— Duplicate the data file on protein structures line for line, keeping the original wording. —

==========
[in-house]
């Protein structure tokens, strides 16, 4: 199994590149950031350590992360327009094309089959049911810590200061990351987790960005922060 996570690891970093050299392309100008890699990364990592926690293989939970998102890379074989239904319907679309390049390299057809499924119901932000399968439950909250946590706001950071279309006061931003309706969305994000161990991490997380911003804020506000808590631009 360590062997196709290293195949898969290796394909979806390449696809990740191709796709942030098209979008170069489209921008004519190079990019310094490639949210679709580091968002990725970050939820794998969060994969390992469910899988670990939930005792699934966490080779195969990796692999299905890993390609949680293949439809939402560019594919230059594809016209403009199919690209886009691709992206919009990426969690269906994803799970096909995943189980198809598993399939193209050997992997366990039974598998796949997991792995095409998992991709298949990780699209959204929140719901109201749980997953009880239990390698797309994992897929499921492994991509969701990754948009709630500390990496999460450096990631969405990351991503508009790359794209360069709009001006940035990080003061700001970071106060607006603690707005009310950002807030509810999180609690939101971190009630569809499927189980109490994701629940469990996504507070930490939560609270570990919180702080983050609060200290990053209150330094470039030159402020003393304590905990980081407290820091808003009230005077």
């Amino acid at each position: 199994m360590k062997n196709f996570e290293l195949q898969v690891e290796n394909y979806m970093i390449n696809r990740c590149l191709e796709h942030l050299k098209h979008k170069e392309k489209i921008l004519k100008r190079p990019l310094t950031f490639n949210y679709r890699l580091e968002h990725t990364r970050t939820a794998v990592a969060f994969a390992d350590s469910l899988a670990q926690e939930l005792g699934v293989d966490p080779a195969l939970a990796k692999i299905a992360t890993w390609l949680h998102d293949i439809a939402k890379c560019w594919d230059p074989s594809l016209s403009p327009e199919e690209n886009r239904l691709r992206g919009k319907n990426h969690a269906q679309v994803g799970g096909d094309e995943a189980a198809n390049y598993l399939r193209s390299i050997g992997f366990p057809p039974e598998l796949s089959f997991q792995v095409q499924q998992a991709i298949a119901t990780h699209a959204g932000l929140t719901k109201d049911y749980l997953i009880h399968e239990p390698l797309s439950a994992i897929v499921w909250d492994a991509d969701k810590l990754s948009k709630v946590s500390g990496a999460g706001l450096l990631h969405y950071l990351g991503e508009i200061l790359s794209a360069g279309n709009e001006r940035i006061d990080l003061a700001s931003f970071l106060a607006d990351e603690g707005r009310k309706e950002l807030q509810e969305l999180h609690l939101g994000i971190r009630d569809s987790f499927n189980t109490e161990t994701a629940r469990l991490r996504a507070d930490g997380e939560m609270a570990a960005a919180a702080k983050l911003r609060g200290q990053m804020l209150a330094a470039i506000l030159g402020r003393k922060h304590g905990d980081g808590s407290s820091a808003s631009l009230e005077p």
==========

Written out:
[in-house]
């Protein structure tokens, strides 16, 4: 199994590149950031350590992360327009094309089959049911810590200061990351987790960005922060 996570690891970093050299392309100008890699990364990592926690293989939970998102890379074989239904319907679309390049390299057809499924119901932000399968439950909250946590706001950071279309006061931003309706969305994000161990991490997380911003804020506000808590631009 360590062997196709290293195949898969290796394909979806390449696809990740191709796709942030098209979008170069489209921008004519190079990019310094490639949210679709580091968002990725970050939820794998969060994969390992469910899988670990939930005792699934966490080779195969990796692999299905890993390609949680293949439809939402560019594919230059594809016209403009199919690209886009691709992206919009990426969690269906994803799970096909995943189980198809598993399939193209050997992997366990039974598998796949997991792995095409998992991709298949990780699209959204929140719901109201749980997953009880239990390698797309994992897929499921492994991509969701990754948009709630500390990496999460450096990631969405990351991503508009790359794209360069709009001006940035990080003061700001970071106060607006603690707005009310950002807030509810999180609690939101971190009630569809499927189980109490994701629940469990996504507070930490939560609270570990919180702080983050609060200290990053209150330094470039030159402020003393304590905990980081407290820091808003009230005077």
């Amino acid at each position: 199994m360590k062997n196709f996570e290293l195949q898969v690891e290796n394909y979806m970093i390449n696809r990740c590149l191709e796709h942030l050299k098209h979008k170069e392309k489209i921008l004519k100008r190079p990019l310094t950031f490639n949210y679709r890699l580091e968002h990725t990364r970050t939820a794998v990592a969060f994969a390992d350590s469910l899988a670990q926690e939930l005792g699934v293989d966490p080779a195969l939970a990796k692999i299905a992360t890993w390609l949680h998102d293949i439809a939402k890379c560019w594919d230059p074989s594809l016209s403009p327009e199919e690209n886009r239904l691709r992206g919009k319907n990426h969690a269906q679309v994803g799970g096909d094309e995943a189980a198809n390049y598993l399939r193209s390299i050997g992997f366990p057809p039974e598998l796949s089959f997991q792995v095409q499924q998992a991709i298949a119901t990780h699209a959204g932000l929140t719901k109201d049911y749980l997953i009880h399968e239990p390698l797309s439950a994992i897929v499921w909250d492994a991509d969701k810590l990754s948009k709630v946590s500390g990496a999460g706001l450096l990631h969405y950071l990351g991503e508009i200061l790359s794209a360069g279309n709009e001006r940035i006061d990080l003061a700001s931003f970071l106060a607006d990351e603690g707005r009310k309706e950002l807030q509810e969305l999180h609690l939101g994000i971190r009630d569809s987790f499927n189980t109490e161990t994701a629940r469990l991490r996504a507070d930490g997380e939560m609270a570990a960005a919180a702080k983050l911003r609060g200290q990053m804020l209150a330094a470039i506000l030159g402020r003393k922060h304590g905990d980081g808590s407290s820091a808003s631009l009230e005077p």